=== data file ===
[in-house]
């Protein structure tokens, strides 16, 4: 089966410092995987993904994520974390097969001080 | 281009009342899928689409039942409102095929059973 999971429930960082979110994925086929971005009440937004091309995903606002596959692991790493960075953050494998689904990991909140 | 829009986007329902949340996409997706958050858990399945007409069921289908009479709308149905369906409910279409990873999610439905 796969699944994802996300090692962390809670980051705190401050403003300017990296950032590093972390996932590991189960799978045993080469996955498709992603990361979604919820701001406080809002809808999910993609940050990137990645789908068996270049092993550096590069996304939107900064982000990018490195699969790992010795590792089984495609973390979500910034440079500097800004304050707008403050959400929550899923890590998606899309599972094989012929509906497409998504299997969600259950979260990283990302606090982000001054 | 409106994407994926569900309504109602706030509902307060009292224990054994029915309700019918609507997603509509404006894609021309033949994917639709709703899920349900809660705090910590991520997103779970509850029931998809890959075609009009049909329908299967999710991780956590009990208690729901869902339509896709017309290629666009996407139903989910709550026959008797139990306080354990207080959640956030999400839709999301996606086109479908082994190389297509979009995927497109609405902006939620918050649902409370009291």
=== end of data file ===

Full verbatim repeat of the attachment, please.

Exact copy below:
[in-house]
């Protein structure tokens, strides 16, 4: 089966410092995987993904994520974390097969001080 | 281009009342899928689409039942409102095929059973 999971429930960082979110994925086929971005009440937004091309995903606002596959692991790493960075953050494998689904990991909140 | 829009986007329902949340996409997706958050858990399945007409069921289908009479709308149905369906409910279409990873999610439905 796969699944994802996300090692962390809670980051705190401050403003300017990296950032590093972390996932590991189960799978045993080469996955498709992603990361979604919820701001406080809002809808999910993609940050990137990645789908068996270049092993550096590069996304939107900064982000990018490195699969790992010795590792089984495609973390979500910034440079500097800004304050707008403050959400929550899923890590998606899309599972094989012929509906497409998504299997969600259950979260990283990302606090982000001054 | 409106994407994926569900309504109602706030509902307060009292224990054994029915309700019918609507997603509509404006894609021309033949994917639709709703899920349900809660705090910590991520997103779970509850029931998809890959075609009009049909329908299967999710991780956590009990208690729901869902339509896709017309290629666009996407139903989910709550026959008797139990306080354990207080959640956030999400839709999301996606086109479908082994190389297509979009995927497109609405902006939620918050649902409370009291």